I wish all earbuds had touch controls that worked this consistently well. Volume is isolated to swipes only, Assistant is isolated to hold actions, and calls/media controls are all taps, which makes it easy to avoid mis-presses. The in-ear detection here also means I can just pull out a bud to hear whoever tried to actually talk to me, answer their question, then slide the bud back in and music will resume automatically without having it also act up when the buds shift in my ears because of talking or eating.

Battery is okay — but it could be better

Google Pixel Buds 2020

Source: Ara Wagoner / Android Central (Image credit: Source: Ara Wagoner / Android Central)

While listening at home, I usually only kept the buds in for 2-3 hours at a time, especially the first week while I was still getting used to the fit. This worked out well because I usually put the buds back in the case with 40-50% remaining on each side. Once I left the house, I started to notice that I'd hit the low-battery warning on one bud or the other around 3.5 hours.

Now, this is far short of the advertised "up to 5 hours of listening time", but it only served as a ten-minute inconvenience, as that amount of charging would get it from 20% back up to 70%. I could also go days without throwing the Pixel Buds case on a wireless charger, even if I was listening 4-6 hours a day.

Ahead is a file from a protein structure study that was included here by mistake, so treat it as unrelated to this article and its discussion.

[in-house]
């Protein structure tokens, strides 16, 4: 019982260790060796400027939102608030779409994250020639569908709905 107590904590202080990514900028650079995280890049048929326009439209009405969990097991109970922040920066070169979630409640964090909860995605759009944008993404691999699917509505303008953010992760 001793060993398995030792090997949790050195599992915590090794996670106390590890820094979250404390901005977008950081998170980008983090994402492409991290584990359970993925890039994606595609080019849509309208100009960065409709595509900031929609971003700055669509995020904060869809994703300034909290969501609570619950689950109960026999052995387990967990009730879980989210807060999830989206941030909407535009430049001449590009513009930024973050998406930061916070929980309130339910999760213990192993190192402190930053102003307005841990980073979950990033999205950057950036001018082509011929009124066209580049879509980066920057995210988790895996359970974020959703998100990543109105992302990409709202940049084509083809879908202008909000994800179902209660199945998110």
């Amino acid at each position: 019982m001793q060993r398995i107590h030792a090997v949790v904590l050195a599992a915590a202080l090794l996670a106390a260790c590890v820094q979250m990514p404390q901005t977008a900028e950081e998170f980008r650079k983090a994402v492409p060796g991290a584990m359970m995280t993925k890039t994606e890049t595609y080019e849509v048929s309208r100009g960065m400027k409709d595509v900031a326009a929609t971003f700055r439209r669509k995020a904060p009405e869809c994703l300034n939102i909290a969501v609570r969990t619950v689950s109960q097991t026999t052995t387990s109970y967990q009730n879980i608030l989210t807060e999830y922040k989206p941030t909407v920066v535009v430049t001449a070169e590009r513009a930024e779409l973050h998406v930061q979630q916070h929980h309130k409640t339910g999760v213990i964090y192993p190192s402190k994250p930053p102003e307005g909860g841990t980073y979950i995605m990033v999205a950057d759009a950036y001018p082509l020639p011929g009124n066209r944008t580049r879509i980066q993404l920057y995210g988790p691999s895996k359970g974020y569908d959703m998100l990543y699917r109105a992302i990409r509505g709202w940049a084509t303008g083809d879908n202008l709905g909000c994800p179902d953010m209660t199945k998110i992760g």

Source: Android Central

I do believe Google can do better, especially when competitors like the Jabra Elite 75t and Galaxy Buds Pro get closer to 7 hours on a charge, but at least they recharge quickly and the case adds enough time that you will probably never run out in a single day.

Another annoyance that can hopefully be remedied is the inconsistency between buds. The left bud tended to be about 10-20% lower than the right for reasons I could never figure out.

Ditch the spatial vents and give me ANC

Google Pixel Buds 2020

Source: Ara Wagoner / Android Central Adaptive Sound is good, but ANC is better. (Image credit: Source: Ara Wagoner / Android Central)

The only other problem I have with the Google Pixel Buds is one of its 'features': the spatial vent. This opening helps natural sound filter in, and while this is a great idea, in theory, I really wish there was a switch or toggle to plug it and seal off outside noise. While outside sound can be helpful in some instances, it also means that no matter how high I crank the volume, there's no way to completely cover up the kids throwing a tantrum ahead of me in line or the painfully loud lift hills on Big Thunder Mountain.